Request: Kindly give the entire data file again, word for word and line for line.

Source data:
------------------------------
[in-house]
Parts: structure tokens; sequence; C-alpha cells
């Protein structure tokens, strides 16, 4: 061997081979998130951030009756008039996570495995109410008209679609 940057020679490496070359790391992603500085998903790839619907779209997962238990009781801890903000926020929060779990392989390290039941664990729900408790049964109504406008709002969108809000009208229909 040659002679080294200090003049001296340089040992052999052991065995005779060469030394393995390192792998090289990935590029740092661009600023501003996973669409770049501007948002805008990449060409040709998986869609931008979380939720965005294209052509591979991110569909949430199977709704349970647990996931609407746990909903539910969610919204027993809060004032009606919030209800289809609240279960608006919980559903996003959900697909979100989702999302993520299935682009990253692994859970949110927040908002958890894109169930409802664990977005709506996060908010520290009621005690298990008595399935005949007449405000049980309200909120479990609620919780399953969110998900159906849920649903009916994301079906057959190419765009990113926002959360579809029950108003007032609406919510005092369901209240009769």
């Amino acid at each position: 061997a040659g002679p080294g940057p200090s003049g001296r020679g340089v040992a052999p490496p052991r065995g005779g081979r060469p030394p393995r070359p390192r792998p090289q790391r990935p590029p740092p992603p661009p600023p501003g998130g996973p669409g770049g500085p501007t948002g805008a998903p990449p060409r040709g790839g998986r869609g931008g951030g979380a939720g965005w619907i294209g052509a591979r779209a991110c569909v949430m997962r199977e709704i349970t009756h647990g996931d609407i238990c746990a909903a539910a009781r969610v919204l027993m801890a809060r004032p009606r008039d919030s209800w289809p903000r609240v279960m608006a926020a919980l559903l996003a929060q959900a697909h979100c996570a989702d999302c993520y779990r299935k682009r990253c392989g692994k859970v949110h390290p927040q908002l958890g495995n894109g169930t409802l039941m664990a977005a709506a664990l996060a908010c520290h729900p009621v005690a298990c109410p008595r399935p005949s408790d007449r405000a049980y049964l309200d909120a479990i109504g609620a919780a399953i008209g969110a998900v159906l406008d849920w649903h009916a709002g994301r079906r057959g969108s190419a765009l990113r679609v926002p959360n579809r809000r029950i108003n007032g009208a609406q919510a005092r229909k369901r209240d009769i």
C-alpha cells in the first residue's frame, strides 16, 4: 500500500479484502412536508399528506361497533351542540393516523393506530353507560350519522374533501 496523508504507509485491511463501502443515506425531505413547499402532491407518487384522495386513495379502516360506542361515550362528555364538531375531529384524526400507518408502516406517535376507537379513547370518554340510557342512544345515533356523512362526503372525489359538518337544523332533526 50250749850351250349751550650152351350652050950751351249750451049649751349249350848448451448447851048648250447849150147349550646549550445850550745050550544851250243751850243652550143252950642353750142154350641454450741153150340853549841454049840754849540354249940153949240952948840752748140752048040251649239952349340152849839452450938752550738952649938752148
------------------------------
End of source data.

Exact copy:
[in-house]
Parts: structure tokens; sequence; C-alpha cells
């Protein structure tokens, strides 16, 4: 061997081979998130951030009756008039996570495995109410008209679609 940057020679490496070359790391992603500085998903790839619907779209997962238990009781801890903000926020929060779990392989390290039941664990729900408790049964109504406008709002969108809000009208229909 040659002679080294200090003049001296340089040992052999052991065995005779060469030394393995390192792998090289990935590029740092661009600023501003996973669409770049501007948002805008990449060409040709998986869609931008979380939720965005294209052509591979991110569909949430199977709704349970647990996931609407746990909903539910969610919204027993809060004032009606919030209800289809609240279960608006919980559903996003959900697909979100989702999302993520299935682009990253692994859970949110927040908002958890894109169930409802664990977005709506996060908010520290009621005690298990008595399935005949007449405000049980309200909120479990609620919780399953969110998900159906849920649903009916994301079906057959190419765009990113926002959360579809029950108003007032609406919510005092369901209240009769």
């Amino acid at each position: 061997a040659g002679p080294g940057p200090s003049g001296r020679g340089v040992a052999p490496p052991r065995g005779g081979r060469p030394p393995r070359p390192r792998p090289q790391r990935p590029p740092p992603p661009p600023p501003g998130g996973p669409g770049g500085p501007t948002g805008a998903p990449p060409r040709g790839g998986r869609g931008g951030g979380a939720g965005w619907i294209g052509a591979r779209a991110c569909v949430m997962r199977e709704i349970t009756h647990g996931d609407i238990c746990a909903a539910a009781r969610v919204l027993m801890a809060r004032p009606r008039d919030s209800w289809p903000r609240v279960m608006a926020a919980l559903l996003a929060q959900a697909h979100c996570a989702d999302c993520y779990r299935k682009r990253c392989g692994k859970v949110h390290p927040q908002l958890g495995n894109g169930t409802l039941m664990a977005a709506a664990l996060a908010c520290h729900p009621v005690a298990c109410p008595r399935p005949s408790d007449r405000a049980y049964l309200d909120a479990i109504g609620a919780a399953i008209g969110a998900v159906l406008d849920w649903h009916a709002g994301r079906r057959g969108s190419a765009l990113r679609v926002p959360n579809r809000r029950i108003n007032g009208a609406q919510a005092r229909k369901r209240d009769i």
C-alpha cells in the first residue's frame, strides 16, 4: 500500500479484502412536508399528506361497533351542540393516523393506530353507560350519522374533501 496523508504507509485491511463501502443515506425531505413547499402532491407518487384522495386513495379502516360506542361515550362528555364538531375531529384524526400507518408502516406517535376507537379513547370518554340510557342512544345515533356523512362526503372525489359538518337544523332533526 50250749850351250349751550650152351350652050950751351249750451049649751349249350848448451448447851048648250447849150147349550646549550445850550745050550544851250243751850243652550143252950642353750142154350641454450741153150340853549841454049840754849540354249940153949240952948840752748140752048040251649239952349340152849839452450938752550738952649938752148